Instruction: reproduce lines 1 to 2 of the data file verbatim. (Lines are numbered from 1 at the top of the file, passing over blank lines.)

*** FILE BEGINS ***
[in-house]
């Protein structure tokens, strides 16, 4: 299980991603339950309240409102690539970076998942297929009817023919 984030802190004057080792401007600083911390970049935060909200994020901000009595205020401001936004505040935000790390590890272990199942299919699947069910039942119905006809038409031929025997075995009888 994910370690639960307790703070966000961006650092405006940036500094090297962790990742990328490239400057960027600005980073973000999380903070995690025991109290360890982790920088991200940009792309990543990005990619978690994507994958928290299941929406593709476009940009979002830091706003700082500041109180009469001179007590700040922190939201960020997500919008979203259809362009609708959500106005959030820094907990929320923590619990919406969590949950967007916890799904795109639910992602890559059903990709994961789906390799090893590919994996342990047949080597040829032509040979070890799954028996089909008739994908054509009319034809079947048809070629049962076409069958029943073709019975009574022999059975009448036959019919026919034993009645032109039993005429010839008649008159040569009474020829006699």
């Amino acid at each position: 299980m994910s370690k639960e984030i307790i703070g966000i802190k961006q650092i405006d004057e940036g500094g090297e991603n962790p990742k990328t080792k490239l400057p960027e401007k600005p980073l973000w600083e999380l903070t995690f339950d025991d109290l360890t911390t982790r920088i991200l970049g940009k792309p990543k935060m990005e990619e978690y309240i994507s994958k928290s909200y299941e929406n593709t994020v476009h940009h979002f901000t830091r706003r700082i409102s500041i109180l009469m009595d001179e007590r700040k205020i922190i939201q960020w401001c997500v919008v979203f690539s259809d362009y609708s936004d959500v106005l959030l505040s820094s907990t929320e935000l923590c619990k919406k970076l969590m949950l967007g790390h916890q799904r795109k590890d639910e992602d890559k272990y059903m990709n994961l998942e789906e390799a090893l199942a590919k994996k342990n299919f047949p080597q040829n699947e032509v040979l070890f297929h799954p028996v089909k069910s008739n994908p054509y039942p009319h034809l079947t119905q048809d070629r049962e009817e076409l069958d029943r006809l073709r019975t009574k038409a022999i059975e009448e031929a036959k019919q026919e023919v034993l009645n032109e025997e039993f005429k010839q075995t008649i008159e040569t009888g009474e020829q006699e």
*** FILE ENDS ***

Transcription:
[in-house]
């Protein structure tokens, strides 16, 4: 299980991603339950309240409102690539970076998942297929009817023919 984030802190004057080792401007600083911390970049935060909200994020901000009595205020401001936004505040935000790390590890272990199942299919699947069910039942119905006809038409031929025997075995009888 994910370690639960307790703070966000961006650092405006940036500094090297962790990742990328490239400057960027600005980073973000999380903070995690025991109290360890982790920088991200940009792309990543990005990619978690994507994958928290299941929406593709476009940009979002830091706003700082500041109180009469001179007590700040922190939201960020997500919008979203259809362009609708959500106005959030820094907990929320923590619990919406969590949950967007916890799904795109639910992602890559059903990709994961789906390799090893590919994996342990047949080597040829032509040979070890799954028996089909008739994908054509009319034809079947048809070629049962076409069958029943073709019975009574022999059975009448036959019919026919034993009645032109039993005429010839008649008159040569009474020829006699």